Radbill v. Mascolo, A-4658-10T4 – Improper Use of Non-Testifying Physician’s Office Notes

By Michael Zerres

In a personal injury action where the plaintiff claimed he required surgery for a herniated lumbar disk, defense counsel attempted to use an office note of a physician during cross-examine of a plaintiff’s recollection about prior complaints of lower back pain. The note had L5 circled for nine different office visits. Neither the physician nor anyone from his staff was called to testify about the note. Plaintiff also testified that the notes did not refresh his recollection. In addition, the note did not contain any statements attributable to the plaintiff.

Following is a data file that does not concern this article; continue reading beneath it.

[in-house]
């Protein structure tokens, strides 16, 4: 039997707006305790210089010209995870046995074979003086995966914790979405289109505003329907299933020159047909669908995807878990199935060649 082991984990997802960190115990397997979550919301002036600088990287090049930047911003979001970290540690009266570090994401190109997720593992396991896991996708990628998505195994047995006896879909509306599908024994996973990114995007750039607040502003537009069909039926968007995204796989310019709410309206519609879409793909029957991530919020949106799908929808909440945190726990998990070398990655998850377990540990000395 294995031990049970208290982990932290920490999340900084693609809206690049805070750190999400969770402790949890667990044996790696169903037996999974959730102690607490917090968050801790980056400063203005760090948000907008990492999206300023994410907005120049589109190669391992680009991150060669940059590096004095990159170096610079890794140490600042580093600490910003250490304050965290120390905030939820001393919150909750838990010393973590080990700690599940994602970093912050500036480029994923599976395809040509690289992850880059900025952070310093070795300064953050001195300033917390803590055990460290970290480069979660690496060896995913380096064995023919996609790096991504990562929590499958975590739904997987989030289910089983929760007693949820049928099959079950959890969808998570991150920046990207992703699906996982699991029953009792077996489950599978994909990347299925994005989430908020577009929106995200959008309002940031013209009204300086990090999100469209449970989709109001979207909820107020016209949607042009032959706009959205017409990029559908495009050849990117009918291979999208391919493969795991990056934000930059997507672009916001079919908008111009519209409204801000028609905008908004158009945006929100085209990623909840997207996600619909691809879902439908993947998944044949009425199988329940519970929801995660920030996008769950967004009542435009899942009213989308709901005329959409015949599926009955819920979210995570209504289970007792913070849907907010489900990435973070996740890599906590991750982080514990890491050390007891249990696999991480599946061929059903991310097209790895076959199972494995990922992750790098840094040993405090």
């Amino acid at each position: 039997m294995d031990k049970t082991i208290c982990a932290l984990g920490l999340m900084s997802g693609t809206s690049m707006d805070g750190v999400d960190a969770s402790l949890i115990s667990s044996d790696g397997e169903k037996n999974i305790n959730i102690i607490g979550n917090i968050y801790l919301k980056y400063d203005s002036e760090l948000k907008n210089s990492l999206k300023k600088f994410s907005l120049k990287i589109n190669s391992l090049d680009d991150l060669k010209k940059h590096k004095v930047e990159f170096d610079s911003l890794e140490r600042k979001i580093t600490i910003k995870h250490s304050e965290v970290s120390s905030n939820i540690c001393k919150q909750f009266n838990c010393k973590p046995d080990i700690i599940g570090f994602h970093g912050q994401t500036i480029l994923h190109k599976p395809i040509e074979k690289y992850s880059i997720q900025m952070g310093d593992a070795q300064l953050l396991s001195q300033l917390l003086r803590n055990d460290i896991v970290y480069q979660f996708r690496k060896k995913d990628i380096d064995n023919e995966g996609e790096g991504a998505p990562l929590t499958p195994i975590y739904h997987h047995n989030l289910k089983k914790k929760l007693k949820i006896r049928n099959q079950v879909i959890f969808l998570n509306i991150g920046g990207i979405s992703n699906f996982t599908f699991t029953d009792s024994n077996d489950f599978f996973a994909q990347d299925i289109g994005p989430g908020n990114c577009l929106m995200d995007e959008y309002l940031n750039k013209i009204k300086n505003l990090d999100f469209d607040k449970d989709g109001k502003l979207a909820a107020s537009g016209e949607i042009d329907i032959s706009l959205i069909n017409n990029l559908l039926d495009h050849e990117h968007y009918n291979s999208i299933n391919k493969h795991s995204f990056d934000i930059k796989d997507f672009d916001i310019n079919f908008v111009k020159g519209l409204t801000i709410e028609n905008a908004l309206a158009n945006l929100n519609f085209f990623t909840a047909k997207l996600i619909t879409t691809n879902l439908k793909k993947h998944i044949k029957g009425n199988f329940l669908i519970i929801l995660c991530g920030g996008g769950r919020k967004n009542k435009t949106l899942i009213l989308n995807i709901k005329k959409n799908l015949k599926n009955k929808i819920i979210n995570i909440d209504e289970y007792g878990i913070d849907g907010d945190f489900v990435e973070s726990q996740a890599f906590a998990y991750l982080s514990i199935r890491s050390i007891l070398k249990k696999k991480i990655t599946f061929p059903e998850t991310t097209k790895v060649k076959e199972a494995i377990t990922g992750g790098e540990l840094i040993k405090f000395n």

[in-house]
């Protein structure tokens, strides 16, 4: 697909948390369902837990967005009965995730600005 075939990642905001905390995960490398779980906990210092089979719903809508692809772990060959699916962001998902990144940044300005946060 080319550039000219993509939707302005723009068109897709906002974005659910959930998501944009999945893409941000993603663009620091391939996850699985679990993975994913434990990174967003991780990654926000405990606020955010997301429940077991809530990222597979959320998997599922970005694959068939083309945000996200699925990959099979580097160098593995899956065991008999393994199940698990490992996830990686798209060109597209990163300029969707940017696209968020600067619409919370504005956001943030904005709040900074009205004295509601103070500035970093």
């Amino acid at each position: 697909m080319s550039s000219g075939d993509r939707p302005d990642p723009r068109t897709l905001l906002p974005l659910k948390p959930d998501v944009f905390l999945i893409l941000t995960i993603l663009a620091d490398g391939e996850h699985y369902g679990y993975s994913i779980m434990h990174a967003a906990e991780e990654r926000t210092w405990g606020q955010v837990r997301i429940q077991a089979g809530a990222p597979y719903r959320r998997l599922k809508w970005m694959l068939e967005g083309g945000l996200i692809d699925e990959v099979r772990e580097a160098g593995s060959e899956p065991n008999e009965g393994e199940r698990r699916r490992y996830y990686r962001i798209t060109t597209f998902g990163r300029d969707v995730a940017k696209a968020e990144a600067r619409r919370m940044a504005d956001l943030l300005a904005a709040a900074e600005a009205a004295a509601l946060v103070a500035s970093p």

The Appellate Division ruled on May 30, 2012 that a trial court has an obligation to prevent a witness or party from putting into the record the contents of an otherwise inadmissible writing under the guise of refreshing recollection. Defense counsel could have presented the plaintiff with the doctor’s notes outside the presence of the jury to see whether or not they refreshed his recollection. Allowing the plaintiff to be cross-examined with a hearsay note improperly introduced into evidence, when it did not refresh plaintiff’s recollection and when the note did not contain statements made by plaintiff, was reversible error. The finding of no proximate cause by the jury was reversed and the matter was remanded for a new trial on damages.

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